"Espresso! My Espresso!"
An Ongoing Internet Novelette
by Randy Glass - Copyright 2007 - All rights reserved
E-mail me at email@example.com
If I have any sense of the future in home coffee appliances at all, it would seem that the next change we will be seeing is the addition of affordable conical burr grinders for home use. Interestingly enough, these are available now (for example, the Baratza Virtuoso has conical burrs, and is probably the most affordable, quality grinder with conical burrs currently available), but for the most part, the grinders that are meant specifically for espresso which have conical burrs are quite expensive. But as with all things, what was old will be new- or more appropriately in this case, what is new was old already.
We are always on the lookout for affordable coffee "collectibles." My wife comes home once in a while with a $1 to $3 percolator from the 50's or 60's, and while they are not all that desirable for the coffee they make they certainly can be interesting for their visual design and retro look. I was perusing the Internet last week on one of these quests when I found a cordless, conical burr grinder:
Elma made grinders in Spain for some time, and from what I can gather these home grinders were made in the 1920's and 1930's. They are designed much like the larger store grinders. These are supplied with two counter-sunk holes on the base, evidently made to be screwed down to the wood counter tops of the day.
I found this one on Craig's List and I suppose I got lucky because it was for local pickup only and being a college town with graduation just having taken place I got first choice on it. It was only about 30 miles away, so I went to give it a look. My intention was that if the casting was not cracked and the burrs were not rusty that I would pay the asking price which was about 1/4 what is normally asked for these on the Internet at antique dealers, and that is exactly what happened! I had planned on stopping by a hardware store to get some spray paint, but the condition is so good that repainting was not necessary, although some of the gold leaf (or gold paint) is gone.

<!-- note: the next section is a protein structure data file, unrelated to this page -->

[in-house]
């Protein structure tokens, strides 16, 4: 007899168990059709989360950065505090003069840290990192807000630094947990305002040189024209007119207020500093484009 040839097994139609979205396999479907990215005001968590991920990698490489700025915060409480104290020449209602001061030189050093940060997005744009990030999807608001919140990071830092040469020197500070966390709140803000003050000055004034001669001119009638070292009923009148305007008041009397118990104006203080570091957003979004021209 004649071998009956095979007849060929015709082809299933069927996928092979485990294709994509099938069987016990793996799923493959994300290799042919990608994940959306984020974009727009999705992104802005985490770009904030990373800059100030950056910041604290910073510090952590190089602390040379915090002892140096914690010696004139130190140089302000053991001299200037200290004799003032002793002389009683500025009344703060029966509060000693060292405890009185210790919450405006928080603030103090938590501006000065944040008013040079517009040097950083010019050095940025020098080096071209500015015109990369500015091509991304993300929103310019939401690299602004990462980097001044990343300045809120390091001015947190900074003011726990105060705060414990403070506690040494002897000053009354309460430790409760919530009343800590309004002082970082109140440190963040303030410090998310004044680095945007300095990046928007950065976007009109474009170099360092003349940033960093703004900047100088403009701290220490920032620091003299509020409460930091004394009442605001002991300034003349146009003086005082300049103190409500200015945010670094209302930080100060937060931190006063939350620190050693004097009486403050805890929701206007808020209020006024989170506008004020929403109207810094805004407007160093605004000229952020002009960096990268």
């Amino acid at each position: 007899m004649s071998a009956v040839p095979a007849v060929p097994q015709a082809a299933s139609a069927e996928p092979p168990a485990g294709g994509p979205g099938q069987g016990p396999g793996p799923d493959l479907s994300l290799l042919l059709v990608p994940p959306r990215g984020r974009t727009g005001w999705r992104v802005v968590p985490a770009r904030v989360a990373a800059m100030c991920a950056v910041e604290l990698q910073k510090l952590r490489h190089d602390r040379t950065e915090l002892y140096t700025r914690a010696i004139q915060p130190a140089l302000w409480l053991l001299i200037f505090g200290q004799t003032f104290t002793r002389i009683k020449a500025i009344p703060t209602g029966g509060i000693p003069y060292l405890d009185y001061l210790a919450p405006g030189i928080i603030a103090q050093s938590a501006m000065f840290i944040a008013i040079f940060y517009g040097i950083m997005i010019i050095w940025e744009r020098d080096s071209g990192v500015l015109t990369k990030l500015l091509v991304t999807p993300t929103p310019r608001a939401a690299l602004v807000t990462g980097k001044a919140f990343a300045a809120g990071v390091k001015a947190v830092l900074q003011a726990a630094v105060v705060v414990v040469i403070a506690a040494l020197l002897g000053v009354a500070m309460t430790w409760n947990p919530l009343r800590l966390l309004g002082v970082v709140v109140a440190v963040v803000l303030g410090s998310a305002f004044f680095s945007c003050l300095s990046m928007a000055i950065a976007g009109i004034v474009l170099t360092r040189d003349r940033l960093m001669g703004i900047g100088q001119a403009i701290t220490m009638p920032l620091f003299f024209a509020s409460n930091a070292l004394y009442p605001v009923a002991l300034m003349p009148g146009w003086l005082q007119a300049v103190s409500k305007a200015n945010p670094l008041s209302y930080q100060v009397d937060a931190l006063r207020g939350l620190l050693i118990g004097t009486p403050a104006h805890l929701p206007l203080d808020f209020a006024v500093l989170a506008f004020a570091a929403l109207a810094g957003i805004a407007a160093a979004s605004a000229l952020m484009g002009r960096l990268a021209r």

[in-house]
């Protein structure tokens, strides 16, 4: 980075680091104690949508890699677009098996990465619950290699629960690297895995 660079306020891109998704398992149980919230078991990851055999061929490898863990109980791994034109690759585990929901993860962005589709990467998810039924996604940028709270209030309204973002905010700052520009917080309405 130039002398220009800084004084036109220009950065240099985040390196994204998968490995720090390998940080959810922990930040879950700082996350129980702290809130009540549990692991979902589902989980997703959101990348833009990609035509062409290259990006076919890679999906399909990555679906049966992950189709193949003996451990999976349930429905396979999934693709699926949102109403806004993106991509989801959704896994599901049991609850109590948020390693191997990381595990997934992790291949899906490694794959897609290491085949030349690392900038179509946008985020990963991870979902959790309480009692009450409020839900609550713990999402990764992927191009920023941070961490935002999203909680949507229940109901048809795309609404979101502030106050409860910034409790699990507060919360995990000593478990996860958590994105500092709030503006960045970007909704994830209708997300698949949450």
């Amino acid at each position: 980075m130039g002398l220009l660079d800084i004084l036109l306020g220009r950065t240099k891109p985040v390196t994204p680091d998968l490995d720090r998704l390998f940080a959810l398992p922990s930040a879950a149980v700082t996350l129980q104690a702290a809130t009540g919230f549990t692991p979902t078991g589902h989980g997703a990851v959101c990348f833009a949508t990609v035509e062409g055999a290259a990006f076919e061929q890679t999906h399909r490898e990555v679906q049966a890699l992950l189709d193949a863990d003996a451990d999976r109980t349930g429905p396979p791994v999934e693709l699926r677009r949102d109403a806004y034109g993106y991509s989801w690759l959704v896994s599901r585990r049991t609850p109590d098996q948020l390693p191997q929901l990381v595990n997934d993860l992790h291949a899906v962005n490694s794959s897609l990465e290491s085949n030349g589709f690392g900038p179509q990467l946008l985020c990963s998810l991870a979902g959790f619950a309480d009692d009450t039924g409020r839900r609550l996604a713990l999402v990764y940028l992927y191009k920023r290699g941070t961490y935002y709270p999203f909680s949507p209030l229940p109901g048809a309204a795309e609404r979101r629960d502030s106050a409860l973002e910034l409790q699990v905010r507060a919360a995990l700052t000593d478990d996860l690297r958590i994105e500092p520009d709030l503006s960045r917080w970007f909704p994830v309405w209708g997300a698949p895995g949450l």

The seller told me that his mom had used it for a while (she was not the original owner) and that it had spent some time in her breakfront on display. It appears larger than it actually is, being that the flywheel is just a bit under 8" across.
The entire grinder can be disassembled in about two or three minutes for cleaning when necessary. One screw holds the flywheel onto the main shaft. Then remove the three screws holding one side plate on and the entire burr assembly can be removed intact as see here:
Disassembled, the outer casting in the background holds the fixed burr (the ring-shaped burr). This burr is held in place with a single screw which threads into the hole seen in the outer casting. The shaft runs through the inner burr which floats on the shaft, held in place and driven by the two through-pins. Both end plates of the housing feature oil holes to keep the shaft running smoothly in the cast iron.
The only problem is that one of the four pieces of the wood trim that makes up the base is missing. If you have a broken base or one of these sitting in a parts bin, I would appreciate it if you would contact me. I just need one side of the base (the front if I have a choice). Otherwise I will just mount it on maple or other light-colored hardwood.